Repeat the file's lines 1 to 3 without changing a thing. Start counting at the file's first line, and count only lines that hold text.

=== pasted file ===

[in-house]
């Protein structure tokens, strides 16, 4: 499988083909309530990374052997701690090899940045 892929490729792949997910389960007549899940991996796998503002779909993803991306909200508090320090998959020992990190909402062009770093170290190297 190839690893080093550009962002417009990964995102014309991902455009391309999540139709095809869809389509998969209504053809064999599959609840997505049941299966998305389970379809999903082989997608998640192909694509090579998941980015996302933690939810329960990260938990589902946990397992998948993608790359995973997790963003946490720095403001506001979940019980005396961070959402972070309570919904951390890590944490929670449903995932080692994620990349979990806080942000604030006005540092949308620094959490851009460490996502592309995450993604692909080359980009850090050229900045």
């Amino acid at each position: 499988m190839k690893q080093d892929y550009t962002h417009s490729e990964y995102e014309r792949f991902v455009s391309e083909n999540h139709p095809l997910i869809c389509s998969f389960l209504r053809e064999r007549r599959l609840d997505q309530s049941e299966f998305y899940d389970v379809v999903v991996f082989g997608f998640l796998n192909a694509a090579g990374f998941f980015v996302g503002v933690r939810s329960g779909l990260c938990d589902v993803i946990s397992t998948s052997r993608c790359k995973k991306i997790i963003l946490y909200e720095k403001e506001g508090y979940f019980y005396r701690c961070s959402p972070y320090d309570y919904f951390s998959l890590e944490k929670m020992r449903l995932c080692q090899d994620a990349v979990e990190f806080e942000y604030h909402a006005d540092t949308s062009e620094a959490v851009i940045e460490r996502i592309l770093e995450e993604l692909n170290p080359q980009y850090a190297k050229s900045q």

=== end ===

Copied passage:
[in-house]
């Protein structure tokens, strides 16, 4: 499988083909309530990374052997701690090899940045 892929490729792949997910389960007549899940991996796998503002779909993803991306909200508090320090998959020992990190909402062009770093170290190297 190839690893080093550009962002417009990964995102014309991902455009391309999540139709095809869809389509998969209504053809064999599959609840997505049941299966998305389970379809999903082989997608998640192909694509090579998941980015996302933690939810329960990260938990589902946990397992998948993608790359995973997790963003946490720095403001506001979940019980005396961070959402972070309570919904951390890590944490929670449903995932080692994620990349979990806080942000604030006005540092949308620094959490851009460490996502592309995450993604692909080359980009850090050229900045």
């Amino acid at each position: 499988m190839k690893q080093d892929y550009t962002h417009s490729e990964y995102e014309r792949f991902v455009s391309e083909n999540h139709p095809l997910i869809c389509s998969f389960l209504r053809e064999r007549r599959l609840d997505q309530s049941e299966f998305y899940d389970v379809v999903v991996f082989g997608f998640l796998n192909a694509a090579g990374f998941f980015v996302g503002v933690r939810s329960g779909l990260c938990d589902v993803i946990s397992t998948s052997r993608c790359k995973k991306i997790i963003l946490y909200e720095k403001e506001g508090y979940f019980y005396r701690c961070s959402p972070y320090d309570y919904f951390s998959l890590e944490k929670m020992r449903l995932c080692q090899d994620a990349v979990e990190f806080e942000y604030h909402a006005d540092t949308s062009e620094a959490v851009i940045e460490r996502i592309l770093e995450e993604l692909n170290p080359q980009y850090a190297k050229s900045q």